Matthew Silversten, Sentencing Coker v. Georgia to Death: Capital Child Rape Statutes Provide the Supreme Court an Opportunity to Return Meaning to the Eighth Amendment, 37 Gonz. L. Rev. 121 (2002).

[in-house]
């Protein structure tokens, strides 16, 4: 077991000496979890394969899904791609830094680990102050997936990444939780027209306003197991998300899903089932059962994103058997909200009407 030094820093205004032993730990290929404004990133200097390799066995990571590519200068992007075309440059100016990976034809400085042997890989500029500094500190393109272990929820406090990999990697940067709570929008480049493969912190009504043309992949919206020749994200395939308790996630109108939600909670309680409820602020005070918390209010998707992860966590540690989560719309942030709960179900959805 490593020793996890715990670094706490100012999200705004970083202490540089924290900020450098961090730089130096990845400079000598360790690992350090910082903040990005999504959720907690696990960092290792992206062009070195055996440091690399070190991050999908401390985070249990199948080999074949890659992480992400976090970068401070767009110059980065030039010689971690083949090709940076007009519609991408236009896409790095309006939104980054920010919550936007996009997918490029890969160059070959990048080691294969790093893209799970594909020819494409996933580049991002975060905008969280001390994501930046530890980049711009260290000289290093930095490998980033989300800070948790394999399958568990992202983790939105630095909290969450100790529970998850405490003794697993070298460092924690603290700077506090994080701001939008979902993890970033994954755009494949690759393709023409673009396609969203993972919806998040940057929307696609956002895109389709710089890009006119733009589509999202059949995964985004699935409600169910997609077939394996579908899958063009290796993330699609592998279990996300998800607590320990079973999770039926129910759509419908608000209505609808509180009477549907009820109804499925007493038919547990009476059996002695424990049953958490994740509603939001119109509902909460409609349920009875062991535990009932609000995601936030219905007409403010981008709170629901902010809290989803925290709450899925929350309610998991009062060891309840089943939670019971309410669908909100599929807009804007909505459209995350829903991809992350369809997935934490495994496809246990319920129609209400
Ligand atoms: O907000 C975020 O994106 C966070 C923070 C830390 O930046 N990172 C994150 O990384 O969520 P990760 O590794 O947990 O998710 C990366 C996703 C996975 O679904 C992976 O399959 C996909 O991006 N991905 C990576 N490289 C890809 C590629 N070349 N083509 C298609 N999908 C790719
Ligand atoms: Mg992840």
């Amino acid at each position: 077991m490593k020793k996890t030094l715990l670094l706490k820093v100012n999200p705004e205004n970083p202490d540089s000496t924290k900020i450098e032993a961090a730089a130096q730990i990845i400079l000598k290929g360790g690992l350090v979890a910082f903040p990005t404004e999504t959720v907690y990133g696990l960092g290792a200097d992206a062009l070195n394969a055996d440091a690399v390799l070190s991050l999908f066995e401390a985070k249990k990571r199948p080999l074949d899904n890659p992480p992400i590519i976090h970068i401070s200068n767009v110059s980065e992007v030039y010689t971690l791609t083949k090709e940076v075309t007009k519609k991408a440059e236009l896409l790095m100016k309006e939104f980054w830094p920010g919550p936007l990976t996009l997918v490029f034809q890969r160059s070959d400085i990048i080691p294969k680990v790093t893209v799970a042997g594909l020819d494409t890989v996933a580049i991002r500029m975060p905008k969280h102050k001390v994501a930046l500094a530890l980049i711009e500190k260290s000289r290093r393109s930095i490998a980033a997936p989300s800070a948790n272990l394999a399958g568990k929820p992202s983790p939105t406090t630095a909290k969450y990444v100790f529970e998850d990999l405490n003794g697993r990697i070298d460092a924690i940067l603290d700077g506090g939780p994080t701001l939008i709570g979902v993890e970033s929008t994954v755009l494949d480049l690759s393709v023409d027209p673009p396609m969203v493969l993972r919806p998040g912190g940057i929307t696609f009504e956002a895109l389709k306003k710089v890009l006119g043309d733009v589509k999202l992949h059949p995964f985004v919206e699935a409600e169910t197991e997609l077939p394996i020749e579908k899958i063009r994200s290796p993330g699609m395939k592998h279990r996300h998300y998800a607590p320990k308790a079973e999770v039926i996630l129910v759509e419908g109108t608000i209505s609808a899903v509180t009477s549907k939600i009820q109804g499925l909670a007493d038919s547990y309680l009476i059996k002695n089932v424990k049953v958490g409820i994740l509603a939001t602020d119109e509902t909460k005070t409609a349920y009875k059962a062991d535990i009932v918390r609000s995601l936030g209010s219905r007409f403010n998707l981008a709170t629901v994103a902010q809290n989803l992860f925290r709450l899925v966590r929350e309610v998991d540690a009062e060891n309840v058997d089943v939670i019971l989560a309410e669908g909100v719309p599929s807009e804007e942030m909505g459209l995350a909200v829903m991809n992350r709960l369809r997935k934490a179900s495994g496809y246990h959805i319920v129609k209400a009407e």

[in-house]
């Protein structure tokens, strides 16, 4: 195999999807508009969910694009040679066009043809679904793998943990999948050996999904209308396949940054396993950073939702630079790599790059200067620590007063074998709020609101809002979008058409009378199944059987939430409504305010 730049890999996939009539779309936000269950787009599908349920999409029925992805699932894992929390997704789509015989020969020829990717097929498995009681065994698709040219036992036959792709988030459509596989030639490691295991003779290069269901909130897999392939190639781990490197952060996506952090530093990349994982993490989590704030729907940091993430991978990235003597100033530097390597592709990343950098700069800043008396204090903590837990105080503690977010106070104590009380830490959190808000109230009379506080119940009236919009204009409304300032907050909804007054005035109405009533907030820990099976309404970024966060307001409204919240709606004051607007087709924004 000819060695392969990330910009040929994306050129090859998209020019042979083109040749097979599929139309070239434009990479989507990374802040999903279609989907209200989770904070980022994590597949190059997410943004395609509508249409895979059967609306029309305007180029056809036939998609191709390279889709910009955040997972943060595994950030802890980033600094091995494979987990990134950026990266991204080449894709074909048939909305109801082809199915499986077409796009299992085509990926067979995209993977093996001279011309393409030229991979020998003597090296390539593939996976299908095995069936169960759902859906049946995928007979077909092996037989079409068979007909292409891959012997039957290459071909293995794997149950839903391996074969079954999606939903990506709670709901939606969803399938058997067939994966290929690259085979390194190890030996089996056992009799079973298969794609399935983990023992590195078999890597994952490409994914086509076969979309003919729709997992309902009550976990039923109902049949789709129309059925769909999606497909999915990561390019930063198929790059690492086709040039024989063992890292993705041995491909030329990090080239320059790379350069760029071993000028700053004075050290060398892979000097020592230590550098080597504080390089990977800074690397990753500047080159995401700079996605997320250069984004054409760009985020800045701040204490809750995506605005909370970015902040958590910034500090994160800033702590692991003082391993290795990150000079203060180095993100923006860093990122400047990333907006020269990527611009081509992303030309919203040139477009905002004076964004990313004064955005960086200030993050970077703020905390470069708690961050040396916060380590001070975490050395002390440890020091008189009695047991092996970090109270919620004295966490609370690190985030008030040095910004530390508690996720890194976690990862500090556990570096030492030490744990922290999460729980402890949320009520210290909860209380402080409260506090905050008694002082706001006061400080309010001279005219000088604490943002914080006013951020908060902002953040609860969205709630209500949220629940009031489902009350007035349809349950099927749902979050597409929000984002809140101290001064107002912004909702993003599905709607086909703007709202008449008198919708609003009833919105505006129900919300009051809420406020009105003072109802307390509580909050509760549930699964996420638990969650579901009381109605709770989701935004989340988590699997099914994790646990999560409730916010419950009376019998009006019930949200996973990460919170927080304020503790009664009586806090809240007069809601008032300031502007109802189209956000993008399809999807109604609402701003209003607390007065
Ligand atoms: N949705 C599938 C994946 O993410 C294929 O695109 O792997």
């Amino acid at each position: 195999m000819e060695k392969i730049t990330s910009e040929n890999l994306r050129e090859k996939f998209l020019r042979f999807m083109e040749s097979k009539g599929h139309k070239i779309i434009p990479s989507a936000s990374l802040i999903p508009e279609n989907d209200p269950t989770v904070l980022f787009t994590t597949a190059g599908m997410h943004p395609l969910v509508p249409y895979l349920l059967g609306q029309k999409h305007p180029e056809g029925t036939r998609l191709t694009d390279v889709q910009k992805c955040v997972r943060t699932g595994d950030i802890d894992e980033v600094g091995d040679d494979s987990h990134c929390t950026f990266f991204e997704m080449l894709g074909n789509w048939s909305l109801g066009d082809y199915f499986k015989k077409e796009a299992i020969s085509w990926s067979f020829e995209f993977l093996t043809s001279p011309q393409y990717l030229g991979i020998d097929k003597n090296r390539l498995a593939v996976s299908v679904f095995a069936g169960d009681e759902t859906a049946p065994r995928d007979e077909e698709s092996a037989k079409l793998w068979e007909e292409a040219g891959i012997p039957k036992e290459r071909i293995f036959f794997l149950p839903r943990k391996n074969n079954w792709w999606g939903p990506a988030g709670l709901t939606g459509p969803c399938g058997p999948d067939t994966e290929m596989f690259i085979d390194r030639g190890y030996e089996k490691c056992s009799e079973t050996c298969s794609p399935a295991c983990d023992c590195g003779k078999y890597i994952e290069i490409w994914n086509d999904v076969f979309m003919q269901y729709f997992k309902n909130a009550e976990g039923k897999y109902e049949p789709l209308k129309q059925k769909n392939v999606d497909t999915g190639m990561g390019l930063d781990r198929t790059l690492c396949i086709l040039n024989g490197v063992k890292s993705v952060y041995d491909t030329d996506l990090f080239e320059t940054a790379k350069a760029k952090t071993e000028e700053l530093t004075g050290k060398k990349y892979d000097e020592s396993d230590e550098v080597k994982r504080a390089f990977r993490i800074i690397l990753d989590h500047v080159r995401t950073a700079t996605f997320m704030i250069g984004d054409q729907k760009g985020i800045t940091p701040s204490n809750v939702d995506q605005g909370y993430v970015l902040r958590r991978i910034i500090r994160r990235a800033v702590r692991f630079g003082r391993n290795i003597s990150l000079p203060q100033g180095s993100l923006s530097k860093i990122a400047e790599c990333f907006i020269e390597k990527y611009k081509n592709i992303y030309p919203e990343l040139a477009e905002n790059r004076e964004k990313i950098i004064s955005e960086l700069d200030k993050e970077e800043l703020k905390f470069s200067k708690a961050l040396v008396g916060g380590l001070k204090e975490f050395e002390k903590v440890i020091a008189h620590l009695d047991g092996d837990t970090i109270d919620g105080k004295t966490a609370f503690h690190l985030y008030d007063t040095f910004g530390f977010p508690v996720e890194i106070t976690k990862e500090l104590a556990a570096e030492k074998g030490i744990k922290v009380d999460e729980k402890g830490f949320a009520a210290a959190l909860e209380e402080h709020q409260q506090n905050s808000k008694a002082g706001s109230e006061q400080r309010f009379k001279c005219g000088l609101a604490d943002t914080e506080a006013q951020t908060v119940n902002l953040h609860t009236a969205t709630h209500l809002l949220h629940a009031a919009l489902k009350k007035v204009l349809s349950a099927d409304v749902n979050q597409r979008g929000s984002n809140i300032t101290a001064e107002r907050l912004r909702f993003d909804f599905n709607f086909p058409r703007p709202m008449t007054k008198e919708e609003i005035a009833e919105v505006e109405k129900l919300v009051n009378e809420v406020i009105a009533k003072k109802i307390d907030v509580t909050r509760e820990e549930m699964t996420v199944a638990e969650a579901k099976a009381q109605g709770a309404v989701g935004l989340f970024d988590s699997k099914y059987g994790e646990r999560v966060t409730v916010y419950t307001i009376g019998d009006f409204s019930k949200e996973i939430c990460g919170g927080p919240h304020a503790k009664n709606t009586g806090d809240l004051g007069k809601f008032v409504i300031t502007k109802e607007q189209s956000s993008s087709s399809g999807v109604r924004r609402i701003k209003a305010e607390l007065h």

In 1995, Louisiana’s legislature passed a statute that gave prosecutors the discretion to seek the death penalty against defendants convicted of child rape. For example, the legislature decided that an HIV positive man who raped three girls, between the ages ranging from five to nine years old, one of whom was his daughter, should be punished by death or life imprisonment. In 1999, the Georgia legislature passed similar legislation making Georgia the second state in four years to declare child rape a death penalty eligible offense. Although both of the statutes were debated and drafted by members of the Louisiana and Georgia legislatures and were signed into law by each state’s governor, the fate of the statutes is still very much in doubt because one United States Supreme Court case authorizes the Court to act as a final arbiter of state criminal sanctions.